Range Rover Velar review - MPG, CO2 and running costs
Although a little more expensive to buy, the plug-in hybrid Velar is a desirable company car option
The Range Rover Velar is different from some of the more attainable Land Rover models, such as the Evoque and Discovery Sport, because there is no front-wheel drive version offered. Even the entry-level diesel is 4WD only, which fits with the car’s high-end target market.
The D200 and D300 diesels both feature mild-hybrid technology to help boost efficiency ever so slightly over those without any hybrid assistance. According to JLR, the D200 engine can return between 40.4-44.1mpg across a mixture of driving conditions, while the more powerful D300 will return 36.7-39.2mpg on average.
CO2 emissions range from 168-183g/km for the D200 and 188-202g/km for the D300, again in mixed driving conditions.
The P250 petrol engine is the only one in the Velar range that doesn’t utilise hybrid technology, with the 2.0-litre four-cylinder unit offering average fuel economy figures of 28.5-30.7mpg. The least efficient model in the lineup is the P400 petrol – JLR says the six-cylinder mild-hybrid, with its 394bhp, will return between 27.7-29.4mpg on average. CO2 emissions also increase slightly from 211-226g/km for the P250, up to 219-232g/km in the P400.
The P400e plug-in hybrid is one to go for if you want maximum fuel economy or are hunting for your next premium company car. The Velar PHEV combines a 2.0-litre four-cylinder petrol engine with a 141bhp electric motor, which draws its energy from a 19.2kWh battery (although only 15.4kWh of that is usable). Because this version can cover a decent amount of miles without using a drop of petrol, JLR says it can average 176.6mpg, but you’ll really need to exploit its EV mode to get anywhere near this figure in real-world driving.
Car group tests
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Used car tests
Nevertheless, it remains impressive economy compared to the rest of the Velar lineup, but Mercedes claims the plug-in versions of its latest GLC Coupe will average between 565-700+mpg, so it’s not the only PHEV that offers superior efficiency. We didn’t find the plug-in Velar to be very frugal once its battery runs dry, either. On longer trips you will struggle to get much above 30mpg out of the P400e, while a Lexus NX 450h+ will get closer to 50mpg with an empty battery.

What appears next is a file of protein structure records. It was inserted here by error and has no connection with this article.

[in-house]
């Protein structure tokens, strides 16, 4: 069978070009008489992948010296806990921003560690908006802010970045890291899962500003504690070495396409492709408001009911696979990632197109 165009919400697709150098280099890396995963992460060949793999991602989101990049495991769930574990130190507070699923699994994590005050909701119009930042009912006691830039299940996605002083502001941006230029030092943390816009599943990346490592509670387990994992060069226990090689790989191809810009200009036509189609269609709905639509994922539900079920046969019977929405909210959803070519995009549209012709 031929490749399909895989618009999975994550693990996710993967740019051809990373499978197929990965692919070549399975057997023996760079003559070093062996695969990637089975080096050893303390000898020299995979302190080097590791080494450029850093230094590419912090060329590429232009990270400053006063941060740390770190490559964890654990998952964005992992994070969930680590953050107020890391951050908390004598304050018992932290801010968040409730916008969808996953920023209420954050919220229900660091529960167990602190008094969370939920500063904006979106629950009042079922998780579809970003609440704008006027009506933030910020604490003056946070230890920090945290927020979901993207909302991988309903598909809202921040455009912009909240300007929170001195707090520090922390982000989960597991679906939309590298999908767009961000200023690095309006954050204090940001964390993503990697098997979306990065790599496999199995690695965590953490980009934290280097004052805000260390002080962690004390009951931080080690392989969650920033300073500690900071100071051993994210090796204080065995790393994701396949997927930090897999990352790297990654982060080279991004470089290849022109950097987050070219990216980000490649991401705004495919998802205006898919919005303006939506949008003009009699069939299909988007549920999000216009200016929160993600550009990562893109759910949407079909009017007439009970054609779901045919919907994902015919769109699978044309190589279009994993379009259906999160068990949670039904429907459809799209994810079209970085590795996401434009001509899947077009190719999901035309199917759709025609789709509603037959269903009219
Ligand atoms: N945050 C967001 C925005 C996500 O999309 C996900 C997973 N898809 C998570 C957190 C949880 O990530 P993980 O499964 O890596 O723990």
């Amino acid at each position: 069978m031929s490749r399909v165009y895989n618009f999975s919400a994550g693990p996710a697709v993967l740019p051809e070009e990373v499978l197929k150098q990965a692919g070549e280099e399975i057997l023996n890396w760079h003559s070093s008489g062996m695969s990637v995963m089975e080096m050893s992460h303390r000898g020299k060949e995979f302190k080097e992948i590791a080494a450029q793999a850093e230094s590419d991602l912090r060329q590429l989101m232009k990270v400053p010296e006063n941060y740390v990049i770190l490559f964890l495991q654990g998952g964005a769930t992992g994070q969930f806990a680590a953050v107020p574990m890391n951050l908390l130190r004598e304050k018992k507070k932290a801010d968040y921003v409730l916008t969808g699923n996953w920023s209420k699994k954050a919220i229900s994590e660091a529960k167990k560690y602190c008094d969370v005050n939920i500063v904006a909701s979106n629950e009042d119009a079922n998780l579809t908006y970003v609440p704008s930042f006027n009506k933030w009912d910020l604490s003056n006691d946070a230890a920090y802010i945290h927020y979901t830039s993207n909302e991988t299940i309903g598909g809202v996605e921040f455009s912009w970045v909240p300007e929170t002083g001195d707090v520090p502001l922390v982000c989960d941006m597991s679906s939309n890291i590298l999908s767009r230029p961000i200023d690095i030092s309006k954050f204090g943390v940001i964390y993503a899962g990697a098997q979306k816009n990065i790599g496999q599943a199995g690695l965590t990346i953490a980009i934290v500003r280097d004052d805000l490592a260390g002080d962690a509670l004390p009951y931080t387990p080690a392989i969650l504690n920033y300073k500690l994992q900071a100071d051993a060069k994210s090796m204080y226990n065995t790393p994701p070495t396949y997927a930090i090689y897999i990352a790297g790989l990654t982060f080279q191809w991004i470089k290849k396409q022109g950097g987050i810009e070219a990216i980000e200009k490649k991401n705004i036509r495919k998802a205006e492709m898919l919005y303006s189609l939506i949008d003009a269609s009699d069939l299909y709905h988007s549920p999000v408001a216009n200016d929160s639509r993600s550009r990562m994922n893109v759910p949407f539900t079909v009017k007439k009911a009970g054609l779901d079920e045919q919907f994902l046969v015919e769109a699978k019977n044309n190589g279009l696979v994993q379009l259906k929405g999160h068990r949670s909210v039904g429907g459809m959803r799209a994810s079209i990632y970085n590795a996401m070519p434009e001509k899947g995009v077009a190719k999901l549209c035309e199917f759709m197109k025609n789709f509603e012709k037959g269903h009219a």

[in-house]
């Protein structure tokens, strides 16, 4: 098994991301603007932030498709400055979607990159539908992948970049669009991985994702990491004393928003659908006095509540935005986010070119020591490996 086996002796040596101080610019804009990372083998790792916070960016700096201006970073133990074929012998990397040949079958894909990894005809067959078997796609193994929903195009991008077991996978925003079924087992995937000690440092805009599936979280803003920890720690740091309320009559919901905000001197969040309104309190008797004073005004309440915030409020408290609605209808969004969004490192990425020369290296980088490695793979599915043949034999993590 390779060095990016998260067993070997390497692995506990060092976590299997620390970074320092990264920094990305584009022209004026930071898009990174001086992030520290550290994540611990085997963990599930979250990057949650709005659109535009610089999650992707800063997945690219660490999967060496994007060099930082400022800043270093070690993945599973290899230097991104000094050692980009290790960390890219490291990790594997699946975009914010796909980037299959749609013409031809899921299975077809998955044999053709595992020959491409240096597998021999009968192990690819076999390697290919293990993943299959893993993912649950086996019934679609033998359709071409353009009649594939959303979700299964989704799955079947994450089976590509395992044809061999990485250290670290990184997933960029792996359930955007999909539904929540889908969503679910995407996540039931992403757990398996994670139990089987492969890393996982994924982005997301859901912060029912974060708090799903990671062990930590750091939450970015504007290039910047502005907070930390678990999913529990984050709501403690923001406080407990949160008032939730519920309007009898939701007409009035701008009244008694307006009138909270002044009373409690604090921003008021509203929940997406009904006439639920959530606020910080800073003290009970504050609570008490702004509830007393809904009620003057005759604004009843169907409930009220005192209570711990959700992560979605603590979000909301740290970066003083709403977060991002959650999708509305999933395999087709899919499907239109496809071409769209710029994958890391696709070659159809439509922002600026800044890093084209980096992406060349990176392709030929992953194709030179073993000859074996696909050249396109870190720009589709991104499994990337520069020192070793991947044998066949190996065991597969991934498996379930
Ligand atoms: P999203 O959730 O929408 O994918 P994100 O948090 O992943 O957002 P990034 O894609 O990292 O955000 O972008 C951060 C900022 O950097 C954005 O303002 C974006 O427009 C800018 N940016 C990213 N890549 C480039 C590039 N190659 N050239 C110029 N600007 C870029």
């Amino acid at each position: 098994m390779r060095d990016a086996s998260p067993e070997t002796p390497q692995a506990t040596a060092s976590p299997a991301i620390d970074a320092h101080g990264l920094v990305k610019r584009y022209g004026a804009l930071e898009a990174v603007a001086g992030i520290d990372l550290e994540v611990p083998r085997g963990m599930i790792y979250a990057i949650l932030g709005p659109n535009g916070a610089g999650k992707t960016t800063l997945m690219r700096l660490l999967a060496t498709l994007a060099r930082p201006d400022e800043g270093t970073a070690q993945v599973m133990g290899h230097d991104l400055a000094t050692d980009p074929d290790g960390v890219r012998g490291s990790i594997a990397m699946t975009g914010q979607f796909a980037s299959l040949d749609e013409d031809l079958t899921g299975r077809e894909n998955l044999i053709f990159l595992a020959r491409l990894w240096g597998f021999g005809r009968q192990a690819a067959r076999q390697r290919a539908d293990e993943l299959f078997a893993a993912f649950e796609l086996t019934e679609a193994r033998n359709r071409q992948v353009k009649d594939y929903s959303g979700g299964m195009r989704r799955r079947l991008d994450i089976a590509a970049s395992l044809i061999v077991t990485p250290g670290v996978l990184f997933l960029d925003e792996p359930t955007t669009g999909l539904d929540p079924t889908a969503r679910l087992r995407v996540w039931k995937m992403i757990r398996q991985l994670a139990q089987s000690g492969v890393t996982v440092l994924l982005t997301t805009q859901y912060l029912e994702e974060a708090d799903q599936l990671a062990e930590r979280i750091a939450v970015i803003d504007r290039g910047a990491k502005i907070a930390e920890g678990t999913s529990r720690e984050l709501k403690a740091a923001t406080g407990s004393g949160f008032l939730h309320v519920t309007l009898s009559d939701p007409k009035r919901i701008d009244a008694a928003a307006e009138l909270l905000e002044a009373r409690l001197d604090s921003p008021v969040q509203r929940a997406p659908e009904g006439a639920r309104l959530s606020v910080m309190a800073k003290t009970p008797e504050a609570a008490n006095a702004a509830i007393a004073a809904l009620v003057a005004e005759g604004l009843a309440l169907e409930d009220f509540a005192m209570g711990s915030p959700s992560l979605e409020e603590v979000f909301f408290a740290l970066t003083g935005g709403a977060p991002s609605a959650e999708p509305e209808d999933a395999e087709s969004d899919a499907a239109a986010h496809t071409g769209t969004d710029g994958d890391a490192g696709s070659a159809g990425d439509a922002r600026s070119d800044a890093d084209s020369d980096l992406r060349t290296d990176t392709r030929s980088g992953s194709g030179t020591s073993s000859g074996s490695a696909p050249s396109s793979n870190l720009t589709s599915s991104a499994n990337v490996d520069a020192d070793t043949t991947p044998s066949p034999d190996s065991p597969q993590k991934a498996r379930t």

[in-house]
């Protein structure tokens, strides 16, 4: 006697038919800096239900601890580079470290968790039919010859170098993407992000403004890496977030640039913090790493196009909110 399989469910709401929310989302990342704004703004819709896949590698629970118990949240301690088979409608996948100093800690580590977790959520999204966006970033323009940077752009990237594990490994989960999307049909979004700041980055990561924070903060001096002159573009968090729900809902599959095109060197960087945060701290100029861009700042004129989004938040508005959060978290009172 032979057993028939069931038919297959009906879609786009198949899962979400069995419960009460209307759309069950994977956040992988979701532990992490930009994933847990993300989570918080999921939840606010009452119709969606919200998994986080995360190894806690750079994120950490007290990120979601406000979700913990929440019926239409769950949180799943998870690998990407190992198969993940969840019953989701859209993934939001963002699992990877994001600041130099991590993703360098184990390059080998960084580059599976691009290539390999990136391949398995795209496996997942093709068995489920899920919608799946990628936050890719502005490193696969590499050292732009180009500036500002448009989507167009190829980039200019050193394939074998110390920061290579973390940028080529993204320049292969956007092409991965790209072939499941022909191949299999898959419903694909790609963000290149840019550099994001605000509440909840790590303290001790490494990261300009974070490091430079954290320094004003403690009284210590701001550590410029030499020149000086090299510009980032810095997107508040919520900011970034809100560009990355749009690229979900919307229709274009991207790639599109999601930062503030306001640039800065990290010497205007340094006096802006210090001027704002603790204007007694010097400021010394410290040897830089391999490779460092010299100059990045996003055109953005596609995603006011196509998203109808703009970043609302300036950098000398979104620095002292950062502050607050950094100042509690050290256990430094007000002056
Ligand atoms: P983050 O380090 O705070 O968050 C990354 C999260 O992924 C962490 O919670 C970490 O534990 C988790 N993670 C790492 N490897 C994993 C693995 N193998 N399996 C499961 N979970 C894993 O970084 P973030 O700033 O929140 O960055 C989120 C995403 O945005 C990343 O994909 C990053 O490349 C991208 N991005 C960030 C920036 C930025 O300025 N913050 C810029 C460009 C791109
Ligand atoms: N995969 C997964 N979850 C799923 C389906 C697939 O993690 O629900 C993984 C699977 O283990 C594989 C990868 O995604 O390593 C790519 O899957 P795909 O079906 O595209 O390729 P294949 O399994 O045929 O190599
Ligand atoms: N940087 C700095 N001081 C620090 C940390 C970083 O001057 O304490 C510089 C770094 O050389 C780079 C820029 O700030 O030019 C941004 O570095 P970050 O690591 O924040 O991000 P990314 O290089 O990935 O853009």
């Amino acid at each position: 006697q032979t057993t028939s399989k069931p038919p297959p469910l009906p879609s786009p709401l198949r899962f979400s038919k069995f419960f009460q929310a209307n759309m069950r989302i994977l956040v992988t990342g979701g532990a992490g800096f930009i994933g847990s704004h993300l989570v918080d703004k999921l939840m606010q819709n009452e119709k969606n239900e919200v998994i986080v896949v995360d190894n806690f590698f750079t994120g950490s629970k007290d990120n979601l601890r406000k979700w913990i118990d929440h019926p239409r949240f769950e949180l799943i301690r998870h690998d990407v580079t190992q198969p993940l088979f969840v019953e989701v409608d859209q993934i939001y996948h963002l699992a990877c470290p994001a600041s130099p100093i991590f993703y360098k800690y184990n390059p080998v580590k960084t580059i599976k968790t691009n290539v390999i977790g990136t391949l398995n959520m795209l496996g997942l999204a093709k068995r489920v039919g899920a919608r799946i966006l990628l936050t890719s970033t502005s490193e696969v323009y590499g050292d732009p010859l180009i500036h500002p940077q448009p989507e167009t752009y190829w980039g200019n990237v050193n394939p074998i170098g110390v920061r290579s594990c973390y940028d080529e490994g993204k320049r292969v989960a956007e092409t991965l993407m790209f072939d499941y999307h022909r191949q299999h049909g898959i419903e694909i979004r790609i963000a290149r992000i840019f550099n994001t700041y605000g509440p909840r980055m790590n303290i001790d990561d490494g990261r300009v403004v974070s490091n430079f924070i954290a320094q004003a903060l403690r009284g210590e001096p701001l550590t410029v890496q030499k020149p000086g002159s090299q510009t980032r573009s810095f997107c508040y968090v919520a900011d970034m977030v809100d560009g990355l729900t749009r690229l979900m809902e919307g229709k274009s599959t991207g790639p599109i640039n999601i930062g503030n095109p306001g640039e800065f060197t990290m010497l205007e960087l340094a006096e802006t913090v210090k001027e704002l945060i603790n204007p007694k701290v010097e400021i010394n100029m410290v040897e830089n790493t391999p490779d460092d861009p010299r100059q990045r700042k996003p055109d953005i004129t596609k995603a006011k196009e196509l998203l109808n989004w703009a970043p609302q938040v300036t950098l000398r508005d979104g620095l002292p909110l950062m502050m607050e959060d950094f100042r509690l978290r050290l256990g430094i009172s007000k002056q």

Other plug-in hybrid SUVs emit less CO2 than the P400e as well. But the 40g/km coming out of the Velar PHEV means it attracts an 8 per cent Benefit-in-Kind (BiK) company car tax rate, while the diesel models sit in the 37 per cent band.
Electric range, battery and charging
The next-generation Range Rover Velar will be all-electric, but for now the best option for those wanting improved efficiency is the P400e plug-in hybrid. The Velar PHEV uses a 19.2kWh battery that allows for an official range of 38-40 miles, depending on the specification. But based on our experience, you’ll cover closer to 30 miles in EV mode before the battery runs out of juice.
Speaking of which, the Velar is one of the few PHEVs with rapid-charging capabilities. Plug the Velar P400e into a 50kW rapid charger and a 0-80 per cent top-up only requires 30 minutes. We expect most people will charge the car at home however, with a typical 7kW home wallbox able to fully replenish the Velar’s battery in two and a half hours.
The Velar’s insurance ratings are on par with those for the BMW X4, Mercedes GLC Coupe and Porsche Macan, which is a solid achievement when you consider the Velar’s cost and desirability. The entry-level diesel sits in group 36 (out of 50), while the range-topping Autobiography P400 mild-hybrid climbs all the way to group 47.
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Our latest expert data suggests that the Velar should retain between 59 and 65 per cent of its original value over three years and 36,000 miles. The Porsche Macan is projected to hold onto roughly the same amount (62-66 per cent) come trade-in time, while the Mercedes GLC should retain around 52-58 per cent of its list price.
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In this review
- 1Range Rover Velar reviewOffering plenty of kerb appeal, the stylish Range Rover Velar is a desirable alternative to its premium mid-size SUV rivals
- 2Engines, performance and driveSmooth and torquey, the D300 six-cylinder diesel engine is a perfect match for the Velar
- 3MPG, CO2 and Running Costs - currently readingAlthough a little more expensive to buy, the plug-in hybrid Velar is a desirable company car option
- 4Interior, design and technologyThe Velar remains the most stylish Range Rover in the lineup, but it’s new cabin sacrifices usability for an ultra-minimalist look
- 5Practicality, comfort and boot spaceThe Velar features Active Noise Cancellation technology and offers the levels of comfort you’d expect from any Range Rover-badged product
- 6Reliability and SafetyJLR products aren’t famous for their reliability, but the Velar should be a very safe family car